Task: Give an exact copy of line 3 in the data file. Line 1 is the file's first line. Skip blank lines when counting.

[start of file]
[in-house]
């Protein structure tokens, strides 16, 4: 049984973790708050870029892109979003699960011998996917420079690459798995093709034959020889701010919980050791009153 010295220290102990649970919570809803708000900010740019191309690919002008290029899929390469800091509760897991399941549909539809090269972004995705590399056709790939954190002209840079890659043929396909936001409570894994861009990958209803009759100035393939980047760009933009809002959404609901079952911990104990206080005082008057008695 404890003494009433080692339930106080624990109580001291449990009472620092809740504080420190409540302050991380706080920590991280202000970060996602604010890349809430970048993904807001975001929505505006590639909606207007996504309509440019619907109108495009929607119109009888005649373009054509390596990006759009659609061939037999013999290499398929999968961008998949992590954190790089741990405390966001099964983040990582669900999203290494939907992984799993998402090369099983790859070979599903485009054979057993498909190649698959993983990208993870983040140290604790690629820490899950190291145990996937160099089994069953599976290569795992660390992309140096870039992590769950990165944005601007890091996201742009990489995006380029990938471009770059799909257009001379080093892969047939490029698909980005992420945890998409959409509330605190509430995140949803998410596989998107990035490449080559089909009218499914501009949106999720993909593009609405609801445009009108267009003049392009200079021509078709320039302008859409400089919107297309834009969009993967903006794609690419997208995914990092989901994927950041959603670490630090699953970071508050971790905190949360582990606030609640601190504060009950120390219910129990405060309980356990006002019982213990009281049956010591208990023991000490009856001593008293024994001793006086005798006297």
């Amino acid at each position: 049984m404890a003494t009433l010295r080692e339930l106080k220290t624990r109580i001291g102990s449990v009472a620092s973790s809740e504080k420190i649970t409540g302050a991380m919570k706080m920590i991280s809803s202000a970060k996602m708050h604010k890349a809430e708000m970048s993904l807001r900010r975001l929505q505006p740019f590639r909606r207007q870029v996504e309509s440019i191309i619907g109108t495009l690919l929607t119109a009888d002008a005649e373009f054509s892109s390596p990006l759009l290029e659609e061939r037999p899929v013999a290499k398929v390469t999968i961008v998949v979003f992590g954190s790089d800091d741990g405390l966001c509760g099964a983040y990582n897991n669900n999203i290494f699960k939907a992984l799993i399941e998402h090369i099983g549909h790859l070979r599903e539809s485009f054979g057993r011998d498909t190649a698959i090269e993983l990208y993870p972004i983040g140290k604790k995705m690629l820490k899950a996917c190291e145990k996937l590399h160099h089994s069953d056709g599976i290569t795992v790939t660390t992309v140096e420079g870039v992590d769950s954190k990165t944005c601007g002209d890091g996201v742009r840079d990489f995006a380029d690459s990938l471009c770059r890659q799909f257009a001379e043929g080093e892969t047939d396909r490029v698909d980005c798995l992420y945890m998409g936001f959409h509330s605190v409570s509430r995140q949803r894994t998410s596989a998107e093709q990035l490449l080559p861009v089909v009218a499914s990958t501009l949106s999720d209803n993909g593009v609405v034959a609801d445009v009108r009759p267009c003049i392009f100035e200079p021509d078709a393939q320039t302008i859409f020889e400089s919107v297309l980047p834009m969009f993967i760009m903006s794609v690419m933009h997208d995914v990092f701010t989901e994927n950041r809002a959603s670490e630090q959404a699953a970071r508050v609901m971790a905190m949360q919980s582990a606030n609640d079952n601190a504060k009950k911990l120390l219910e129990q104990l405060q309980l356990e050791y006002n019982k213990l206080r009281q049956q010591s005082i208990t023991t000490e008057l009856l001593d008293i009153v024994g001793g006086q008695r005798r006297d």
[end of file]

């Amino acid at each position: 049984m404890a003494t009433l010295r080692e339930l106080k220290t624990r109580i001291g102990s449990v009472a620092s973790s809740e504080k420190i649970t409540g302050a991380m919570k706080m920590i991280s809803s202000a970060k996602m708050h604010k890349a809430e708000m970048s993904l807001r900010r975001l929505q505006p740019f590639r909606r207007q870029v996504e309509s440019i191309i619907g109108t495009l690919l929607t119109a009888d002008a005649e373009f054509s892109s390596p990006l759009l290029e659609e061939r037999p899929v013999a290499k398929v390469t999968i961008v998949v979003f992590g954190s790089d800091d741990g405390l966001c509760g099964a983040y990582n897991n669900n999203i290494f699960k939907a992984l799993i399941e998402h090369i099983g549909h790859l070979r599903e539809s485009f054979g057993r011998d498909t190649a698959i090269e993983l990208y993870p972004i983040g140290k604790k995705m690629l820490k899950a996917c190291e145990k996937l590399h160099h089994s069953d056709g599976i290569t795992v790939t660390t992309v140096e420079g870039v992590d769950s954190k990165t944005c601007g002209d890091g996201v742009r840079d990489f995006a380029d690459s990938l471009c770059r890659q799909f257009a001379e043929g080093e892969t047939d396909r490029v698909d980005c798995l992420y945890m998409g936001f959409h509330s605190v409570s509430r995140q949803r894994t998410s596989a998107e093709q990035l490449l080559p861009v089909v009218a499914s990958t501009l949106s999720d209803n993909g593009v609405v034959a609801d445009v009108r009759p267009c003049i392009f100035e200079p021509d078709a393939q320039t302008i859409f020889e400089s919107v297309l980047p834009m969009f993967i760009m903006s794609v690419m933009h997208d995914v990092f701010t989901e994927n950041r809002a959603s670490e630090q959404a699953a970071r508050v609901m971790a905190m949360q919980s582990a606030n609640d079952n601190a504060k009950k911990l120390l219910e129990q104990l405060q309980l356990e050791y006002n019982k213990l206080r009281q049956q010591s005082i208990t023991t000490e008057l009856l001593d008293i009153v024994g001793g006086q008695r005798r006297d």